Eric H. Hobson
Writing centers have popped up across America and are making the transition from grammar-checking police to services for bettering the writers and not the writing.
Though these centers were vary from place to place depending on the staff and multiple other factors, most writing centers are trying to help out students, not just by cleaning up their papers, but by working with them across the board. There is a lot of individual one-on-one work, ranging from someone just randomly stopping in to weekly meetings between tutor and tutee on whatever the tutee may have going on in his/her life right now. There are sometimes group study sessions, with students able to participate in a smaller-scale discussion. Some centers look at only paper and ink drafts; others can help students through emails or other electronic communication.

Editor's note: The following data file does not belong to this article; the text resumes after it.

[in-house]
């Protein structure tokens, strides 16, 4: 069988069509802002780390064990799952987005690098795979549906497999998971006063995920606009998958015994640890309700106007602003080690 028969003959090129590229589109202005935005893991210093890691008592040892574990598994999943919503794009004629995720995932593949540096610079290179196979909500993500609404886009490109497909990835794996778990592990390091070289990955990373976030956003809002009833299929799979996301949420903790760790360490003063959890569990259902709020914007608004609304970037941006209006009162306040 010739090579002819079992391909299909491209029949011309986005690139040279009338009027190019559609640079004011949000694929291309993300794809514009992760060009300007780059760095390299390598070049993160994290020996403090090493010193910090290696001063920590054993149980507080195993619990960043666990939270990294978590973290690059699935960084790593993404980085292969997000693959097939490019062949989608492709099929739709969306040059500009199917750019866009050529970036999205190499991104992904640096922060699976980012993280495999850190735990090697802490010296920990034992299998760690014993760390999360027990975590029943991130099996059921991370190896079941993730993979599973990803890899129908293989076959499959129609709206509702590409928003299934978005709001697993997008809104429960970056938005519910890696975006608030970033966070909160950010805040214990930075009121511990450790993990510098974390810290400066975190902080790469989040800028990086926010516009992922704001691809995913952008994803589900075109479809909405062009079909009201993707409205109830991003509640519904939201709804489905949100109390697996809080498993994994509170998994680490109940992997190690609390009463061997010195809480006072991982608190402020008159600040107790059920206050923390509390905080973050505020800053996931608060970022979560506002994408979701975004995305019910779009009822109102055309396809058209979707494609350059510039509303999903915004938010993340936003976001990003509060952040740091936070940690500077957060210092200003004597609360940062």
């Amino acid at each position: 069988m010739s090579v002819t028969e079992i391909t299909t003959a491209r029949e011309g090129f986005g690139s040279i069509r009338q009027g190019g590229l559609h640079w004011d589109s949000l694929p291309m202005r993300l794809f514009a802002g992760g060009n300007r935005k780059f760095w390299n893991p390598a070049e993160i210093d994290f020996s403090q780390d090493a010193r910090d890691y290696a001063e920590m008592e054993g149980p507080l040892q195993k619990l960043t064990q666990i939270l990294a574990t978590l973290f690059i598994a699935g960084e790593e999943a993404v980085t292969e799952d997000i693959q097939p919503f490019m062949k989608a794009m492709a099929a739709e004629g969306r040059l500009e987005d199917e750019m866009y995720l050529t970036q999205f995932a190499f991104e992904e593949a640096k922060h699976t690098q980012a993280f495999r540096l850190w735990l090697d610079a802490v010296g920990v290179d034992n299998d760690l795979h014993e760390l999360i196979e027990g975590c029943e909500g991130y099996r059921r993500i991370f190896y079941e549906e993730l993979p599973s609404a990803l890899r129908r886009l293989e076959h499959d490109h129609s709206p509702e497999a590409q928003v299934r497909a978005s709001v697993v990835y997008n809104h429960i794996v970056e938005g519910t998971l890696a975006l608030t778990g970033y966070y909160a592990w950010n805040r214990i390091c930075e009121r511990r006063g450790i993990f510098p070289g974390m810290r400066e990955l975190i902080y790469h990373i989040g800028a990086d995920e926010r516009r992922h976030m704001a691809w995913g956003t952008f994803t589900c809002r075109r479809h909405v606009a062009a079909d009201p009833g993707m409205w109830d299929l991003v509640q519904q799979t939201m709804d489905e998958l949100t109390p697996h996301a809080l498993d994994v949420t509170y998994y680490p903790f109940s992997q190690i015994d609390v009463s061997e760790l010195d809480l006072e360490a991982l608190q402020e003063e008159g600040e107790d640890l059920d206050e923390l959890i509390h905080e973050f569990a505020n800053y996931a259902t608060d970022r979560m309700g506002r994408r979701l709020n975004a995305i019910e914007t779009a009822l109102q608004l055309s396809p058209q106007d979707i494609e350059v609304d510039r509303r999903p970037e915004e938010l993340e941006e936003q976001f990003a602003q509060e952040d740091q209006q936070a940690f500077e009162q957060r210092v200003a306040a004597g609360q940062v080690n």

Regardless the set-up, writing centers are focused on helping the student to better their work and creating knowledge of how to proceed with more work. It’s not just enough for a student to be able to turn in one piece if they can’t imagine how to approach the next. Writing centers are around to help with that – giving advice, teaching skills and “rules,” and lending a helping hand to students without a judgement being passed or a essay being graded.